New D5000: Second Lens?

Discussion in 'Digital Photography' started by RWil85, Aug 26, 2010.

  1. RWil85 macrumors 6502a

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    Aug 2, 2010
    #1
    I bought a D5000 kit that came with the standard "AF-S DX Nikkor 18-55mm f/3.5-5.6G VR" lens..

    I was wondering, what would be a logical choice if I were to make a second lens purchase?
     
  2. ManhattanPrjct macrumors 6502

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    Oct 6, 2008
    #2
  3. RWil85 thread starter macrumors 6502a

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    Aug 2, 2010
    #3
    well, you batted .500 on that...that advice is veryyyyy sound; however, not very practical hahaha
     
  4. RWil85 thread starter macrumors 6502a

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    Aug 2, 2010
    #4
    Sorry, accidentally replied again and don't know how to delete this..lol
     
  5. ManhattanPrjct macrumors 6502

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    Oct 6, 2008
    #5
    Shoot with your lens for a while. After a while, check out the 55-200 or the new 55-300 if you need range, or a wider angle if that's your thing. Both are logical, just depends on you and your own style.
     
  6. Bodhi395 macrumors 6502a

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    Jul 23, 2008
    #6
    Good question, I just bought a D5000 too, and was thinking that eventually I would like to get a second lens. I was looking and the 55-200 seemed like a good choice to me, since it wasn't that expensive, and wasn't too big.

    I agree that you should wait a bit and shoot with the included lens, I think that will give you a good idea what that lens is lacking and what you would like out of a second lens. That's what I'm going to do.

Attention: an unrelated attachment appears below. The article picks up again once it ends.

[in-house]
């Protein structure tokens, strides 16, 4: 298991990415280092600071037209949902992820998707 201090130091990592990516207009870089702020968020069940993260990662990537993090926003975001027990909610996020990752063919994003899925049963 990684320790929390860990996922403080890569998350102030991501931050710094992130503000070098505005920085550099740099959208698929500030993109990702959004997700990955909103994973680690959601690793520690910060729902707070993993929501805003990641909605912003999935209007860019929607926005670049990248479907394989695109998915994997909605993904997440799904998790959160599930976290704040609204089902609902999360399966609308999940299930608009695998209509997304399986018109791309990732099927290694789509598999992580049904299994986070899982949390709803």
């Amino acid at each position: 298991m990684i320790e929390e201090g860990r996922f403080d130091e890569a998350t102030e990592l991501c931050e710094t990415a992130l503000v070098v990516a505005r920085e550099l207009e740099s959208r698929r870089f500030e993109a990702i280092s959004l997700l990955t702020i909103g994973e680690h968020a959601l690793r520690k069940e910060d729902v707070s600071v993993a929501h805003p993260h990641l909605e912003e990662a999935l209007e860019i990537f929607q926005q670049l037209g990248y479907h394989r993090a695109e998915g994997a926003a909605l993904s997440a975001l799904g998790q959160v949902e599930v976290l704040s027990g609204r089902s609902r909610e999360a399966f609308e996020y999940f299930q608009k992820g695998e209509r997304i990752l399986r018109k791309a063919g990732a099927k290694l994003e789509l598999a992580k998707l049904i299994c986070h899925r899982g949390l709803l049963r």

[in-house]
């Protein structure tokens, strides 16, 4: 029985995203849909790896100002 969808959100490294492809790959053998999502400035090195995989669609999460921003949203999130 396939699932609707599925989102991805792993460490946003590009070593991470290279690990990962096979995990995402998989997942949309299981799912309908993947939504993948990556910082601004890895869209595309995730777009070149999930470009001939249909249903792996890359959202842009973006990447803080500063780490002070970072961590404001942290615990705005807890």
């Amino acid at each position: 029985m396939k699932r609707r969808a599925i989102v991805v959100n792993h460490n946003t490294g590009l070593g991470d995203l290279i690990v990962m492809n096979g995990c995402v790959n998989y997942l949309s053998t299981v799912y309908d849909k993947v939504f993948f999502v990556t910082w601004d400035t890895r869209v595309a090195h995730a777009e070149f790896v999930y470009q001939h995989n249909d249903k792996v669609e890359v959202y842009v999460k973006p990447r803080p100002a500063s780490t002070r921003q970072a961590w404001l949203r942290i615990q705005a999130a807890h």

7. MattsxB macrumors member

    Joined:
    Jul 16, 2007
    #7
    I have the Nikon D5000 as well and I recently purchased the Tamron 18-200 for $230 after rebate which the check came in 3 weeks after I sent in for it.

    I have the nikon 18-55vr and 55-200vr lenes as well but I was getting tired of changing lenses and hauling them around.

    http://www.bhphotovideo.com/c/produ...AF014NII_700_18_200mm_f_3_5_6_3_XR_Di_II.html

    For the money it was a great buy.

    If I had the extra money for the Nikon 18-200 I would have bought it at the time.
     
  8. steviem macrumors 68020

    steviem

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    May 26, 2006
    Location:
    New York, Baby!
    #8
    55 or 70-200 would be a good complementary lens. Then after a couple of thousand RAW files under your belt, you can see the focal ranges you shoot in most, whether you have photos at 18mm wishing they were sharper or wishing you had a wider angle, if you have photos at 40-60mm that aren't as good as they could be because your flash fired, if you tried some close ups but wish they were more detailed.
     
  9. OreoCookie macrumors 68030

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    Apr 14, 2001
    Location:
    Sendai, Japan
    #9
    I would get a 35 mm f/1.8 Nikkor. If you have money left over, get an SB-600 flash.
     
  10. a.jfred macrumors 6502

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    May 28, 2010
    Location:
    Austin, TX
    #10
    I'm going to second the "shoot with what you have for a while, first" argument, particularly if you're new(ish) to photography. What do you like to shoot? Landscapes? People? Macro? What area of your zoom do you tend to stay (18? 55? Somewhere in between?)?

    Once you've figured all that out, you'll be in a better spot to figure out which second lens to get. If you're looking for more distance, go with a bigger zoom. If you want better close-up (and/or low-light) capabilities, then go for a fast Prime. A Prime lens will probably cost you more than a zoom, but it's well worth it (IMNSHO).

    I bought my camera with 2 kit lenses - a 14-45mm and a 40-150mm lens; I shot with the 14-45 for a while, and realized I do mostly close-up work at the 45mm end of the lens. I then bought a set of close-up filters to play with, and realized I love Macro work, so I broke down and bought my 105mm Macro lens.

    It almost never leaves my camera.

    Time from camera purchase to Macro lens purchase: 10 months. No sense in buying extra glass I'm not going to end up using. For that matter, I'm probably going to (try to) sell the 40-150mm lens, because I purchased a 70-300mm lens for the extra range (and even that, I seldom use).
     
  11. Nordichund macrumors 6502

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    Aug 21, 2007
    Location:
    Oslo, Norway